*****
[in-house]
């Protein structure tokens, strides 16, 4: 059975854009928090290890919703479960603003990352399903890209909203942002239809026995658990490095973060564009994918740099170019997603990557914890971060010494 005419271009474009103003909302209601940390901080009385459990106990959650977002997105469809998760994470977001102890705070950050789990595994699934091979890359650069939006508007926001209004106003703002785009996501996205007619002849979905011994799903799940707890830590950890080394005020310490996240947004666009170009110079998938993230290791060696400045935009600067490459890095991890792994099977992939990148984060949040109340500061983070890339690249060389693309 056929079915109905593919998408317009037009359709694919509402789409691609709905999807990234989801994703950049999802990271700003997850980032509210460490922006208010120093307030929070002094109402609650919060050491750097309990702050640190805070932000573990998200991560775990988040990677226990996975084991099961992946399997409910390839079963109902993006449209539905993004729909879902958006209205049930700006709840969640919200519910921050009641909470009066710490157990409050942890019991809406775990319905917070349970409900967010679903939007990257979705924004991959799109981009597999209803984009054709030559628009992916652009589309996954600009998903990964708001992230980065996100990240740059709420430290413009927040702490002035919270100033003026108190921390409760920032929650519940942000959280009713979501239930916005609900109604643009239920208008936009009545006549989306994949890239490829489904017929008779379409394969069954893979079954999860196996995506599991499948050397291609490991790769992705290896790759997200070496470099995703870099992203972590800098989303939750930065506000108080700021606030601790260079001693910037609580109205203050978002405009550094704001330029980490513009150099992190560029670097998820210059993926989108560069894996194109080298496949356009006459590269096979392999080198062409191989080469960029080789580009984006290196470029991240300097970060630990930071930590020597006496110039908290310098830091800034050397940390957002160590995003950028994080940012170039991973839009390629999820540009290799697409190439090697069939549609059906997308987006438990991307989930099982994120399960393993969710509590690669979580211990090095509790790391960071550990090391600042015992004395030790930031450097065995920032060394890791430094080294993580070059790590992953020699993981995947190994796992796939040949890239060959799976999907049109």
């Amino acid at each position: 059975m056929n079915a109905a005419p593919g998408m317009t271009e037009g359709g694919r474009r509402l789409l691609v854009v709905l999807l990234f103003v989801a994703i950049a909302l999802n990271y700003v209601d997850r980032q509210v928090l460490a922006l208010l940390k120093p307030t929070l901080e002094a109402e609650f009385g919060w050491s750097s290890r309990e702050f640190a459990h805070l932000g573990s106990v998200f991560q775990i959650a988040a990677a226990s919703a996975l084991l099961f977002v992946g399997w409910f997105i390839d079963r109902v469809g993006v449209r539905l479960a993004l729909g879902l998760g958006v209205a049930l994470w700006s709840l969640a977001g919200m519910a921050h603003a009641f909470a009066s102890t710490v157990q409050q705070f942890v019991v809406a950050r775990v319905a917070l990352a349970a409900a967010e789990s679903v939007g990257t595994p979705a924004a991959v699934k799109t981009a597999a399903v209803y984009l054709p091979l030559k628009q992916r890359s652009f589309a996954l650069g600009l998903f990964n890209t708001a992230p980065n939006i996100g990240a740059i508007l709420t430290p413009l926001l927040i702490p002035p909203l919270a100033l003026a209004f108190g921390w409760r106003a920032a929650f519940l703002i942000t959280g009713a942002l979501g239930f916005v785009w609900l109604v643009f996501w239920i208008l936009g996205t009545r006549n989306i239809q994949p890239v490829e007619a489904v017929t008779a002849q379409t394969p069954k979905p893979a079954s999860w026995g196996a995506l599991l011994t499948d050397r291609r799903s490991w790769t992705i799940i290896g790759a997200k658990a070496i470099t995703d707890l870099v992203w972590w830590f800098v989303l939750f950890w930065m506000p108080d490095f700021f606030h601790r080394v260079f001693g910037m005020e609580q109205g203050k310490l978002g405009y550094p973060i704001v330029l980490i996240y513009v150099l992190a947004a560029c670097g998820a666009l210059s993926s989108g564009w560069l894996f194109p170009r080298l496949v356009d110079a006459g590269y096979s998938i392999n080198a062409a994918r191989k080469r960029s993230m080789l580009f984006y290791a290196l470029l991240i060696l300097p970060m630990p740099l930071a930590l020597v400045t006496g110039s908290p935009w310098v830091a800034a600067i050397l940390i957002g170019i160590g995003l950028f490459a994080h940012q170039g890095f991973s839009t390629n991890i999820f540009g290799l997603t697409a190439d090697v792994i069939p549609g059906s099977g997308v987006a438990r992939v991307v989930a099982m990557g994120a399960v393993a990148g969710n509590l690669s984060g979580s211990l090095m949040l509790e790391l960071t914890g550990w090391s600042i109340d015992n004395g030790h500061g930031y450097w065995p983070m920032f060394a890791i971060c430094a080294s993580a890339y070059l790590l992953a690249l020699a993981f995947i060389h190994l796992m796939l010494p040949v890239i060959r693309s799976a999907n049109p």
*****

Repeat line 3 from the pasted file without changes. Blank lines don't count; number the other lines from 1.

């Amino acid at each position: 059975m056929n079915a109905a005419p593919g998408m317009t271009e037009g359709g694919r474009r509402l789409l691609v854009v709905l999807l990234f103003v989801a994703i950049a909302l999802n990271y700003v209601d997850r980032q509210v928090l460490a922006l208010l940390k120093p307030t929070l901080e002094a109402e609650f009385g919060w050491s750097s290890r309990e702050f640190a459990h805070l932000g573990s106990v998200f991560q775990i959650a988040a990677a226990s919703a996975l084991l099961f977002v992946g399997w409910f997105i390839d079963r109902v469809g993006v449209r539905l479960a993004l729909g879902l998760g958006v209205a049930l994470w700006s709840l969640a977001g919200m519910a921050h603003a009641f909470a009066s102890t710490v157990q409050q705070f942890v019991v809406a950050r775990v319905a917070l990352a349970a409900a967010e789990s679903v939007g990257t595994p979705a924004a991959v699934k799109t981009a597999a399903v209803y984009l054709p091979l030559k628009q992916r890359s652009f589309a996954l650069g600009l998903f990964n890209t708001a992230p980065n939006i996100g990240a740059i508007l709420t430290p413009l926001l927040i702490p002035p909203l919270a100033l003026a209004f108190g921390w409760r106003a920032a929650f519940l703002i942000t959280g009713a942002l979501g239930f916005v785009w609900l109604v643009f996501w239920i208008l936009g996205t009545r006549n989306i239809q994949p890239v490829e007619a489904v017929t008779a002849q379409t394969p069954k979905p893979a079954s999860w026995g196996a995506l599991l011994t499948d050397r291609r799903s490991w790769t992705i799940i290896g790759a997200k658990a070496i470099t995703d707890l870099v992203w972590w830590f800098v989303l939750f950890w930065m506000p108080d490095f700021f606030h601790r080394v260079f001693g910037m005020e609580q109205g203050k310490l978002g405009y550094p973060i704001v330029l980490i996240y513009v150099l992190a947004a560029c670097g998820a666009l210059s993926s989108g564009w560069l894996f194109p170009r080298l496949v356009d110079a006459g590269y096979s998938i392999n080198a062409a994918r191989k080469r960029s993230m080789l580009f984006y290791a290196l470029l991240i060696l300097p970060m630990p740099l930071a930590l020597v400045t006496g110039s908290p935009w310098v830091a800034a600067i050397l940390i957002g170019i160590g995003l950028f490459a994080h940012q170039g890095f991973s839009t390629n991890i999820f540009g290799l997603t697409a190439d090697v792994i069939p549609g059906s099977g997308v987006a438990r992939v991307v989930a099982m990557g994120a399960v393993a990148g969710n509590l690669s984060g979580s211990l090095m949040l509790e790391l960071t914890g550990w090391s600042i109340d015992n004395g030790h500061g930031y450097w065995p983070m920032f060394a890791i971060c430094a080294s993580a890339y070059l790590l992953a690249l020699a993981f995947i060389h190994l796992m796939l010494p040949v890239i060959r693309s799976a999907n049109p």